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  • Writer's pictureRaoul

Customer Service: Here's how to practice damage control

When an error in judgment happens, we can be stopped dead in our tracks.

Our first impulse may be to cover it up because every screw-up includes a price to pay, and we don't want to pay it. But the toll for not admitting a mistake can be even worse. It can cause pain, a loss of reputation (both yours and the organization's), and at least temporary failure.

The next impulse may be to blame others. Instead of saying "It's my fault this happened," some people refuse to take responsibility and may try to point fingers at others.

Don't do it. Don't ignore it, deny it, play it down, or rationalize it.

In his book Recovery of the Sacred Heart (HCI), psychiatrist Carlos Walter M.D. Ph.D. recommends some serious damage control. How do you repair an error? He says:

1. Acknowledge it to yourself; admit it to others; and do it immediately. Honesty is most important when it comes to errors in judgment.

2. Repair the damage. Make an apology to the offended customer or fellow employee. Try to change or eliminate the specific behavior that caused the problem.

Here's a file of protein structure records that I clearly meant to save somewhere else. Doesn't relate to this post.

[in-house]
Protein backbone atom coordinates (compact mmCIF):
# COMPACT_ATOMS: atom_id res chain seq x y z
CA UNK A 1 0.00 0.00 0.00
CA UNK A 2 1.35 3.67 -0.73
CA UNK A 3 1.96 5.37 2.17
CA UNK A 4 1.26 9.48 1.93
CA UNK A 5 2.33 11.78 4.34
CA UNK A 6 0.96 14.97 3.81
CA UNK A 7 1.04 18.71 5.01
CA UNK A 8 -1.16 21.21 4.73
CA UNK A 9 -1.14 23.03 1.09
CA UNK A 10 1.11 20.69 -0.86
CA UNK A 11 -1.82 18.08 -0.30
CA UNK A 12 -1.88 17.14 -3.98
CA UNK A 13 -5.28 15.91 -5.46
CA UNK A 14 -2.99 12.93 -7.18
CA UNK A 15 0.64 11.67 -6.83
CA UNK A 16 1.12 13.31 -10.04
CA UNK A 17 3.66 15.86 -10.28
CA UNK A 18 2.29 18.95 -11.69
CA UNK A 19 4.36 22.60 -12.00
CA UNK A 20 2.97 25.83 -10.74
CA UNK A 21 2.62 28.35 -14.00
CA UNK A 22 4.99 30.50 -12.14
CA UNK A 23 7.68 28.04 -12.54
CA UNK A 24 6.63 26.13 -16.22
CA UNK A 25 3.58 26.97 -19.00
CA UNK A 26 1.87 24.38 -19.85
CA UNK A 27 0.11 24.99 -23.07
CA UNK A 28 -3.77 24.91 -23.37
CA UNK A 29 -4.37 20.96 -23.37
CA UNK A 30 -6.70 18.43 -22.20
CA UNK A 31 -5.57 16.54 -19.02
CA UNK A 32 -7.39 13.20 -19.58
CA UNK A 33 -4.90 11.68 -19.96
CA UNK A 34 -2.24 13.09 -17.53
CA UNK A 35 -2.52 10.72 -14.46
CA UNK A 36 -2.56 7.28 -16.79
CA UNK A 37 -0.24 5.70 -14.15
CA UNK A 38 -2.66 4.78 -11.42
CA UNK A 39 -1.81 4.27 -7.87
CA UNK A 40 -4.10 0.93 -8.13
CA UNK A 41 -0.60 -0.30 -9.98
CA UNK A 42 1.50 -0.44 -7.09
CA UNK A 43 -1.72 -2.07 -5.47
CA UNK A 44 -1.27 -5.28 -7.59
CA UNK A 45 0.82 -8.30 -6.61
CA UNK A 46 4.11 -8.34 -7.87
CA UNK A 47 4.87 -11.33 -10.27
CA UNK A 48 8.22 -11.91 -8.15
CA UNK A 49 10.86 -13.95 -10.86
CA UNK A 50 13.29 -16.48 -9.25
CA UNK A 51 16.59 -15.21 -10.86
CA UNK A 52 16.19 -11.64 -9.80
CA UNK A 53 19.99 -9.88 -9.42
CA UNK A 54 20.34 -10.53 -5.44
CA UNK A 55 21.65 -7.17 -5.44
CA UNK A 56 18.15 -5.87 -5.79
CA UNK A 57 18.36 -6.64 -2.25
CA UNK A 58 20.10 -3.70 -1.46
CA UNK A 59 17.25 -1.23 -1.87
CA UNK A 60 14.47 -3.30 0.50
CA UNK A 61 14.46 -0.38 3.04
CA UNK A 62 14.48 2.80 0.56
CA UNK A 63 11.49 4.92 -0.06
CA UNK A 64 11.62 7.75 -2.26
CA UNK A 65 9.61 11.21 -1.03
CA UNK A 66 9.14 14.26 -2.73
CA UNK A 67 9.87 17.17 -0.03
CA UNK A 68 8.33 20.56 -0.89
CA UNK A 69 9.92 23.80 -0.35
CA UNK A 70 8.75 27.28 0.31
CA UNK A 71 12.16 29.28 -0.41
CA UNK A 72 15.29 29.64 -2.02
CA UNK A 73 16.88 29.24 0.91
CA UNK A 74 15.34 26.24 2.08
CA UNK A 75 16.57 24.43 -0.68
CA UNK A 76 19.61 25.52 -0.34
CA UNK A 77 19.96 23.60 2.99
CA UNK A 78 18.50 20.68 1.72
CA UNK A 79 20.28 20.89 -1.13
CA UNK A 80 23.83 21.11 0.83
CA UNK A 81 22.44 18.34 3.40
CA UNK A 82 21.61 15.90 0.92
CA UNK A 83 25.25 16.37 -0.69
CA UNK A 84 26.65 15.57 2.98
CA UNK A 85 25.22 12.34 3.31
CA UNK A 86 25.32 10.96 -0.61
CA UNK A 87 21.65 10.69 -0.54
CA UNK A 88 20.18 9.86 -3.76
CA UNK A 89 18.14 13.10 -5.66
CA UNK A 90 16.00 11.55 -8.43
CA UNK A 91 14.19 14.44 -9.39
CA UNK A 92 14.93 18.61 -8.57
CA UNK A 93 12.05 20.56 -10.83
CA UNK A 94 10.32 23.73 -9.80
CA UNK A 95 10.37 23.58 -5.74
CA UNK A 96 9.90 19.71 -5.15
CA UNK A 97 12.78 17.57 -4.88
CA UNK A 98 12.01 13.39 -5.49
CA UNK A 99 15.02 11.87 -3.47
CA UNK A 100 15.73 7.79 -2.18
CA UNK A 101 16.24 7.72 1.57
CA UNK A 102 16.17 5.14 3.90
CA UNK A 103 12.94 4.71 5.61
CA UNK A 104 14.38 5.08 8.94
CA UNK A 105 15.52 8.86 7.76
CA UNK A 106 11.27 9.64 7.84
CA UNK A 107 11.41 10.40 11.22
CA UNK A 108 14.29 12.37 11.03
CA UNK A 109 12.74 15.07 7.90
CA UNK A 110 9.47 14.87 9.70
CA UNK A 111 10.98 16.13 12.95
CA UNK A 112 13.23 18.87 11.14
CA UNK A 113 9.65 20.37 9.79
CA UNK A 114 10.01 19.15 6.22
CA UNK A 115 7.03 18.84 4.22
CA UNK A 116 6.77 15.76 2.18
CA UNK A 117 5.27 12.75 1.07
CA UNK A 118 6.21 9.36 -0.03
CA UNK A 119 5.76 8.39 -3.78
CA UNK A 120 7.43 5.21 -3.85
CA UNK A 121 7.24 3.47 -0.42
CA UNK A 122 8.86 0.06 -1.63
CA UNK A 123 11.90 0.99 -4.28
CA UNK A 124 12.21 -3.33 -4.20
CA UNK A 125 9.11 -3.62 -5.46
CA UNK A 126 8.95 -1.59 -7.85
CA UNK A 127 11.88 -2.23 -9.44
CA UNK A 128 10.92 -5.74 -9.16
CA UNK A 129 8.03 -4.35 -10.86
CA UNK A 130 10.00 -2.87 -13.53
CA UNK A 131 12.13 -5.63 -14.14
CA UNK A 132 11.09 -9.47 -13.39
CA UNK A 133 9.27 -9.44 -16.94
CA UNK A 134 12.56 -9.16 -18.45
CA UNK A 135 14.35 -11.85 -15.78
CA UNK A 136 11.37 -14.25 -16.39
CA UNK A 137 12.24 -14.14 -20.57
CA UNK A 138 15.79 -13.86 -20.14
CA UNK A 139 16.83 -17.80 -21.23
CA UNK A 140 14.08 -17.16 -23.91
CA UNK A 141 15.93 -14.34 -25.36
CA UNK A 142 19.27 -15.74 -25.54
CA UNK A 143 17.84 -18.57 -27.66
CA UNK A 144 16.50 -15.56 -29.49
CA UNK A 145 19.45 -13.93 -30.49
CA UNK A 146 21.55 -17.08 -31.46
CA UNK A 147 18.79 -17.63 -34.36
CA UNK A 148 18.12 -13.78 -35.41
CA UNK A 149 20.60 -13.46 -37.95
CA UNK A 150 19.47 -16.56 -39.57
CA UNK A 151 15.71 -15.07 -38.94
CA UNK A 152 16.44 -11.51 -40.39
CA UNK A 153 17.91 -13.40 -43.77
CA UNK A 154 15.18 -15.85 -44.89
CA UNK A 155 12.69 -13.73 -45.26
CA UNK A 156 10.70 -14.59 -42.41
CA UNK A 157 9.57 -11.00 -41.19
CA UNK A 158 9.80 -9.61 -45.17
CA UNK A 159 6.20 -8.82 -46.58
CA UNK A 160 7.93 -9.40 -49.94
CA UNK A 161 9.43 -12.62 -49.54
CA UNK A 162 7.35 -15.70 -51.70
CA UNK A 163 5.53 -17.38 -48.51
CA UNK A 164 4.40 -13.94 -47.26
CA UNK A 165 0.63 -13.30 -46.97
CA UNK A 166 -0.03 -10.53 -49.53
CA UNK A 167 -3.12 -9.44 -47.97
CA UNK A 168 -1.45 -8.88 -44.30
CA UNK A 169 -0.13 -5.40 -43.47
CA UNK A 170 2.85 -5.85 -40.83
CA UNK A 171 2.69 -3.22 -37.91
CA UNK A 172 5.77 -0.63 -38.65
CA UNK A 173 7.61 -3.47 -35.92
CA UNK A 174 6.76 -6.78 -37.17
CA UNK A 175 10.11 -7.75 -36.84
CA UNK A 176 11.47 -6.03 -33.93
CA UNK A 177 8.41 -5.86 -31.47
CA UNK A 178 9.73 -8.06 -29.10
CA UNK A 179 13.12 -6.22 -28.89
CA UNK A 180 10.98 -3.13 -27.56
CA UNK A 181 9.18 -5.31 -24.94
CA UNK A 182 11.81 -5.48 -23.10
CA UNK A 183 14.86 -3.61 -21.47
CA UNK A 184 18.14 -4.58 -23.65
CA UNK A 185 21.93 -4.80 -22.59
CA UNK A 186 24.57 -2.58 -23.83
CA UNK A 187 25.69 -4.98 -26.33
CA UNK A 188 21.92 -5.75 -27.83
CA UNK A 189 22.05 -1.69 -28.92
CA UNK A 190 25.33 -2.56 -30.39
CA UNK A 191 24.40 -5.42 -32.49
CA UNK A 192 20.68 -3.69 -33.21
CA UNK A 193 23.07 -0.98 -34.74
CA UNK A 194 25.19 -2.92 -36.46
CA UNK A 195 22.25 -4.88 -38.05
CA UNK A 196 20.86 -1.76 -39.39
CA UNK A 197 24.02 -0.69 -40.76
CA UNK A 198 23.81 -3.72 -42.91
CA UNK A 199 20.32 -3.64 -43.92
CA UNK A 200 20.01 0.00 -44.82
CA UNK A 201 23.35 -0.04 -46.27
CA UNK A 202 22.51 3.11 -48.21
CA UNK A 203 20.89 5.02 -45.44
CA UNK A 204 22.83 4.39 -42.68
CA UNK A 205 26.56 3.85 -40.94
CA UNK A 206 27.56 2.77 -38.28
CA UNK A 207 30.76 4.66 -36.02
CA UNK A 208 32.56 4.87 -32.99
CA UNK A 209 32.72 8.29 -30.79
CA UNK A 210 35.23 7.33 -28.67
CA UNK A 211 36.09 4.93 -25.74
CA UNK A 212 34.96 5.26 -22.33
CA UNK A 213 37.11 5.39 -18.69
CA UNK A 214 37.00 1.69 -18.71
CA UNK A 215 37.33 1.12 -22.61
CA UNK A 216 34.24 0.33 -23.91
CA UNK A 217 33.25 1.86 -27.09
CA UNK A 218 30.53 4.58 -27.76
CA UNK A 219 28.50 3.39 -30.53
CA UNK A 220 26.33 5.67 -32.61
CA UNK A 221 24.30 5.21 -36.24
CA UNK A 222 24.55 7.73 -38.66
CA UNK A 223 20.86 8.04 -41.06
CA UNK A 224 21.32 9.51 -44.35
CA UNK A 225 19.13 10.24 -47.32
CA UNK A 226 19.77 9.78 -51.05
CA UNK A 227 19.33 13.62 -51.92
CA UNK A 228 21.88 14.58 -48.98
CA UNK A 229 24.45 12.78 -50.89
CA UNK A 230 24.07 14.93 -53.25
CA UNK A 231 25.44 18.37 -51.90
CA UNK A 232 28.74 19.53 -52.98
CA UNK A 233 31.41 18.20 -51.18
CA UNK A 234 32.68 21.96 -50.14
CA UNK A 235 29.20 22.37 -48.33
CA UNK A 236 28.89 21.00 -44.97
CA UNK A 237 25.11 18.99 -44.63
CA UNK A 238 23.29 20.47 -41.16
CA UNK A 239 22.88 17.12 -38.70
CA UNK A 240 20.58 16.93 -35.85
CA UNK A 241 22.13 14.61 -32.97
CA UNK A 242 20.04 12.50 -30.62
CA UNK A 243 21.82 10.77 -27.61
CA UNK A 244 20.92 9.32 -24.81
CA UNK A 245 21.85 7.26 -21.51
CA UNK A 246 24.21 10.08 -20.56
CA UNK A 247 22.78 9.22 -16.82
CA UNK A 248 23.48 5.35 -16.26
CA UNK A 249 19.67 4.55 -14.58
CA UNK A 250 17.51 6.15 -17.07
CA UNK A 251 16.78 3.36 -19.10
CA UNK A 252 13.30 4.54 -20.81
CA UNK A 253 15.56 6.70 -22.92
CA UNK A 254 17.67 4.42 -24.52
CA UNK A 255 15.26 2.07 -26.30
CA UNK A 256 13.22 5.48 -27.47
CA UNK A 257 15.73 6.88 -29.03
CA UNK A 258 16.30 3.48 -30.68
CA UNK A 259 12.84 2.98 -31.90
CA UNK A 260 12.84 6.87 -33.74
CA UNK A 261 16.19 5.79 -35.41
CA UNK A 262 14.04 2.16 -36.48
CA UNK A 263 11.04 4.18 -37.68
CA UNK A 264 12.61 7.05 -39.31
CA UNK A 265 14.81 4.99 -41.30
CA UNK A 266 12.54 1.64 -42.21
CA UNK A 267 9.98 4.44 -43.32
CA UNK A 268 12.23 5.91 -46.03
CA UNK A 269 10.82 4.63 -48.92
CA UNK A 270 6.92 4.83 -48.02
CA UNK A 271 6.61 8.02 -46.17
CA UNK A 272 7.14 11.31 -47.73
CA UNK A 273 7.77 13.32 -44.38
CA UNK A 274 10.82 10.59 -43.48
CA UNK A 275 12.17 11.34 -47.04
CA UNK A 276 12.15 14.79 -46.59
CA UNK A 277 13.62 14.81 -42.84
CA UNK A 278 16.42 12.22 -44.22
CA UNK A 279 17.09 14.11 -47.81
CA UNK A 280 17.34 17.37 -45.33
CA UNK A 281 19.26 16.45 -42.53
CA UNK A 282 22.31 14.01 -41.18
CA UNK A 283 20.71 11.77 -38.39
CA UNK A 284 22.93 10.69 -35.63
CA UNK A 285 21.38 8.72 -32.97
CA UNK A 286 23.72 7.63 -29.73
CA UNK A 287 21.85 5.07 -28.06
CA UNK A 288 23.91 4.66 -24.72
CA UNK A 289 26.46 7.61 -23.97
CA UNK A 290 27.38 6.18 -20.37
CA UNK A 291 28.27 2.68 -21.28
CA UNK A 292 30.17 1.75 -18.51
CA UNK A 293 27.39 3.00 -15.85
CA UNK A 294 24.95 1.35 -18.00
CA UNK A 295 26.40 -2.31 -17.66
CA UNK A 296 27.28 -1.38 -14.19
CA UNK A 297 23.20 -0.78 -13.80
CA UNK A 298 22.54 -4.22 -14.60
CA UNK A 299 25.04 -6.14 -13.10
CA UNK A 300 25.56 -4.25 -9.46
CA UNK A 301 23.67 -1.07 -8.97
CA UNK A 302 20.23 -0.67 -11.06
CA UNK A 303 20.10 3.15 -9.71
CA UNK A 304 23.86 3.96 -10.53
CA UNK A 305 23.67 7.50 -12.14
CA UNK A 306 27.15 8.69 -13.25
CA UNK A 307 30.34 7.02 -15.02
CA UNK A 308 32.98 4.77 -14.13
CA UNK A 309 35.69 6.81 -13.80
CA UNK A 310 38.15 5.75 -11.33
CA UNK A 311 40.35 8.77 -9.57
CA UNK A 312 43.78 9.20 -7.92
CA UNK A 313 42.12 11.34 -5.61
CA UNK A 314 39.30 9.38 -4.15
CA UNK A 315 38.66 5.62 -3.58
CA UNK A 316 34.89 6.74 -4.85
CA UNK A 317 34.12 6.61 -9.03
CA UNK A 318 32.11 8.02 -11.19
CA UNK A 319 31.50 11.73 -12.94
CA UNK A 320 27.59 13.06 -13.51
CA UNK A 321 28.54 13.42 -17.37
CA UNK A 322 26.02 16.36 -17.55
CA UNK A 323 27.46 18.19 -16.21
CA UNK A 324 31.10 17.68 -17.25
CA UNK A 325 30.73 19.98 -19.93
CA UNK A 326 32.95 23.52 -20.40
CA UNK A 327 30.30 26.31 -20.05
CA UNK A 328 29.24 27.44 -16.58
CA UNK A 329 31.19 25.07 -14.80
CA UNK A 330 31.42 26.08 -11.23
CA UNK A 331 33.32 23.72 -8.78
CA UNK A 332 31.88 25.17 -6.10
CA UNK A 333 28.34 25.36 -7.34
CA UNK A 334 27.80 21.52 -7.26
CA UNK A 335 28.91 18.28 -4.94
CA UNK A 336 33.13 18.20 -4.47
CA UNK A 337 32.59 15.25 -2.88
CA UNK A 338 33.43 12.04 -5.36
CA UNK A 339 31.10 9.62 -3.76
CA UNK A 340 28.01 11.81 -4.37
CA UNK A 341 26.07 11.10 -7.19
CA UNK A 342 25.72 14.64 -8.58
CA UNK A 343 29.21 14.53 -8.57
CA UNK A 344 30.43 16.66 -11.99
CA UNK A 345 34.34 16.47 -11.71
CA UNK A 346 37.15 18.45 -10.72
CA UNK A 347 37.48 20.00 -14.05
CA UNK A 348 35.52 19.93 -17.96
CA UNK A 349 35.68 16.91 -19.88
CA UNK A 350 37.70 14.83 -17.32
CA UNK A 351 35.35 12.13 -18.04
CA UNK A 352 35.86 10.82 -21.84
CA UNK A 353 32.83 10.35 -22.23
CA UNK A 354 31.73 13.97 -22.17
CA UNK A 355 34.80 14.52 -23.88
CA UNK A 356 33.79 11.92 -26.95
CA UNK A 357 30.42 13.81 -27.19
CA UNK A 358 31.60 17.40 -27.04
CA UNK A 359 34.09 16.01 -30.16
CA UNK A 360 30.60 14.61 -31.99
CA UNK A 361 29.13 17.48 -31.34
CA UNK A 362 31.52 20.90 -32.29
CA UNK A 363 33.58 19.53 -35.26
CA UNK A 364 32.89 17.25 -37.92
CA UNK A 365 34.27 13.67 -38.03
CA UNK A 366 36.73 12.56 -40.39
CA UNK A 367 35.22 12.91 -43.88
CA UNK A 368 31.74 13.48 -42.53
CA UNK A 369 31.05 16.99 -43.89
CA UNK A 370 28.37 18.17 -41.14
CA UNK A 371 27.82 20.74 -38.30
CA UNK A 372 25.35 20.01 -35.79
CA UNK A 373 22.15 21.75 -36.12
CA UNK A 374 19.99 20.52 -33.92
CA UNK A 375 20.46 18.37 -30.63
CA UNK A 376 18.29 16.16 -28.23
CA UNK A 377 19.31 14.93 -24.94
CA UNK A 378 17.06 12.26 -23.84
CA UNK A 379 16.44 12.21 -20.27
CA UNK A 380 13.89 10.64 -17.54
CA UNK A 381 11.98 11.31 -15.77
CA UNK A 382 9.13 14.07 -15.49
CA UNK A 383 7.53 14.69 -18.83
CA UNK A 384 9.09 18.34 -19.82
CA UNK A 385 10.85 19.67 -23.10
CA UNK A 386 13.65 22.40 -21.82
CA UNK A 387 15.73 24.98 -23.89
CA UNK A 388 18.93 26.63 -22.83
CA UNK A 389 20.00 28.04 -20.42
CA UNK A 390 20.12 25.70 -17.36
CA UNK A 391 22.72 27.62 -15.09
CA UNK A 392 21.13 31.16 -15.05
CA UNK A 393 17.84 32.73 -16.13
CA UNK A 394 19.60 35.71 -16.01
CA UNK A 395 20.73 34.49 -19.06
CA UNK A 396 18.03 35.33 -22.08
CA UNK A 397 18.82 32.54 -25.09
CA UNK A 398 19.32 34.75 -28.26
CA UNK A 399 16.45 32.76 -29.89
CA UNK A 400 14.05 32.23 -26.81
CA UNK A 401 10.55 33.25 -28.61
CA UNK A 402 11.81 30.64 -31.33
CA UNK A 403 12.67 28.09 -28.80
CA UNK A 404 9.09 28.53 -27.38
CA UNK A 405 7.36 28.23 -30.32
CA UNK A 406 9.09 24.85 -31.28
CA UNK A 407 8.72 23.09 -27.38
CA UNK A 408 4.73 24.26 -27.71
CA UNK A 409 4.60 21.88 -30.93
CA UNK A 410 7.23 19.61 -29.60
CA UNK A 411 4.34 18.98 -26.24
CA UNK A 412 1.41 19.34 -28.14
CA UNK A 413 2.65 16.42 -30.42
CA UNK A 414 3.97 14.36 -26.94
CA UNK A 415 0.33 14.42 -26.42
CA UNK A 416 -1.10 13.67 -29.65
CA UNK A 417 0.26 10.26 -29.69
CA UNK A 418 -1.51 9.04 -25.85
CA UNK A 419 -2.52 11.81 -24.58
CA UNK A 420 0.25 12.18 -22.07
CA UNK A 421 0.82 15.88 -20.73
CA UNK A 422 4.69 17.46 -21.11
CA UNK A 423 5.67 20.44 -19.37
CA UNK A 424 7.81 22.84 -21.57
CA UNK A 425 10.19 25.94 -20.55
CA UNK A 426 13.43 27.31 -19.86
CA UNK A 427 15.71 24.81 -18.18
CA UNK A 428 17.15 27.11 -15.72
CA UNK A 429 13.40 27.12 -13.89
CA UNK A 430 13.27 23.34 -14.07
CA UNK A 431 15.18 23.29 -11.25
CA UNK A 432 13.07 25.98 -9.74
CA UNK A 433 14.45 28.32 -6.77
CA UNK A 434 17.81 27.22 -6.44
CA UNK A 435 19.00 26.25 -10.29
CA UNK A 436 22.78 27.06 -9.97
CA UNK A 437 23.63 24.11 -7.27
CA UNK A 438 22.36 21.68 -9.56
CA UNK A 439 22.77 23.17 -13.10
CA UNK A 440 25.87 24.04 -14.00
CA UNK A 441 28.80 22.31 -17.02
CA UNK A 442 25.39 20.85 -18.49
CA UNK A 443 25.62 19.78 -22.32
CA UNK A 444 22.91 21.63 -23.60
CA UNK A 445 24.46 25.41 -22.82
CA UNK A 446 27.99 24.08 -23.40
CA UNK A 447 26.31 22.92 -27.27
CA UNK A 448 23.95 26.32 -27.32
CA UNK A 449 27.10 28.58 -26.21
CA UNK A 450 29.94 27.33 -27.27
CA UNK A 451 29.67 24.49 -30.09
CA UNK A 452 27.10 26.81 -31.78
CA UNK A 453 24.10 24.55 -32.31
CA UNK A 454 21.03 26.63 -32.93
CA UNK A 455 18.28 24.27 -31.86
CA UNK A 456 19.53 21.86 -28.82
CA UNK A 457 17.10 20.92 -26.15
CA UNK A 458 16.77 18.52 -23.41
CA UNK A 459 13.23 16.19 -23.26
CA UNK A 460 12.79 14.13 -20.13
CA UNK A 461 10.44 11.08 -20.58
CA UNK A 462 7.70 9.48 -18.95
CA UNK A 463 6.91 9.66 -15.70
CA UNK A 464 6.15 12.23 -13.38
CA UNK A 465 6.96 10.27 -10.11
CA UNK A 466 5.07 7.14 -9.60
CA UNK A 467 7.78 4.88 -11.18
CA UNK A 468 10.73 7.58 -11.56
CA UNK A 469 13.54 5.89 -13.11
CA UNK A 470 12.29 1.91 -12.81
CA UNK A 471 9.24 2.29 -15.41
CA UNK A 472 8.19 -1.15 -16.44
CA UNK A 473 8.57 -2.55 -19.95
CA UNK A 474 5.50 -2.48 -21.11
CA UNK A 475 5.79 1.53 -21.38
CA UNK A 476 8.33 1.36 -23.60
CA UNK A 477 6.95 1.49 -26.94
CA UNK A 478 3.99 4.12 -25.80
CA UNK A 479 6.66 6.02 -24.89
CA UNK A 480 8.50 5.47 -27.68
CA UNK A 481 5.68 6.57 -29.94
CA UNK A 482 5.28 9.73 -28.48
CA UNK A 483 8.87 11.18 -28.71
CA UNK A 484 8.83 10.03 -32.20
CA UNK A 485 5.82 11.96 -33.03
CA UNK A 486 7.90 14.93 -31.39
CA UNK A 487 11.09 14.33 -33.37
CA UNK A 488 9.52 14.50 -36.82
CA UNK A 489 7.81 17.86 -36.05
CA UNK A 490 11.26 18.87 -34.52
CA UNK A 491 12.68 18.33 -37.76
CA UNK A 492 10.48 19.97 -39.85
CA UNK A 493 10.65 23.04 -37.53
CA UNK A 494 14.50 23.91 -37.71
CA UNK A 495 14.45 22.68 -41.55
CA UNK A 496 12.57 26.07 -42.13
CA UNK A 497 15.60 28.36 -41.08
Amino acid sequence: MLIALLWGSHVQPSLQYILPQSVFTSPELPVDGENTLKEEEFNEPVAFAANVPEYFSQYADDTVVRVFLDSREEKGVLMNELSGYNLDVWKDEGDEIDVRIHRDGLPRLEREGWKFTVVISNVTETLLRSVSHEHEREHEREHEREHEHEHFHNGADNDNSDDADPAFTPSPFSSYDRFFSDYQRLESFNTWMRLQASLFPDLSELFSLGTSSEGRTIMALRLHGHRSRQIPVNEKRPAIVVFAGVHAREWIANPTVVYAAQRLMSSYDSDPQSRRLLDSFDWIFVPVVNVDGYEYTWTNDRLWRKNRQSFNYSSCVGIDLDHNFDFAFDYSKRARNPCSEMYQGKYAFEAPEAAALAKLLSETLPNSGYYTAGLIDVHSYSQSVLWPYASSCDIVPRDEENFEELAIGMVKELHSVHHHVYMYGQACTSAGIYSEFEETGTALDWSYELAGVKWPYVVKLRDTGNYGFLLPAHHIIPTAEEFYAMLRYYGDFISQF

3. Face up to the consequences. You're eventually going to pay a price for screwing up, the sooner you get through it, the better.

4. Grieve. You may have lost face and credibility, but adversity builds character. Handling it can give you strength and determination.

5. Move on. Learn from the incident and go on with your work.

What virtue is there in taking these steps? Virtue is its own reward, says Walter. It helps you sleep at night, and you don't have to remember what you said because it's the truth.

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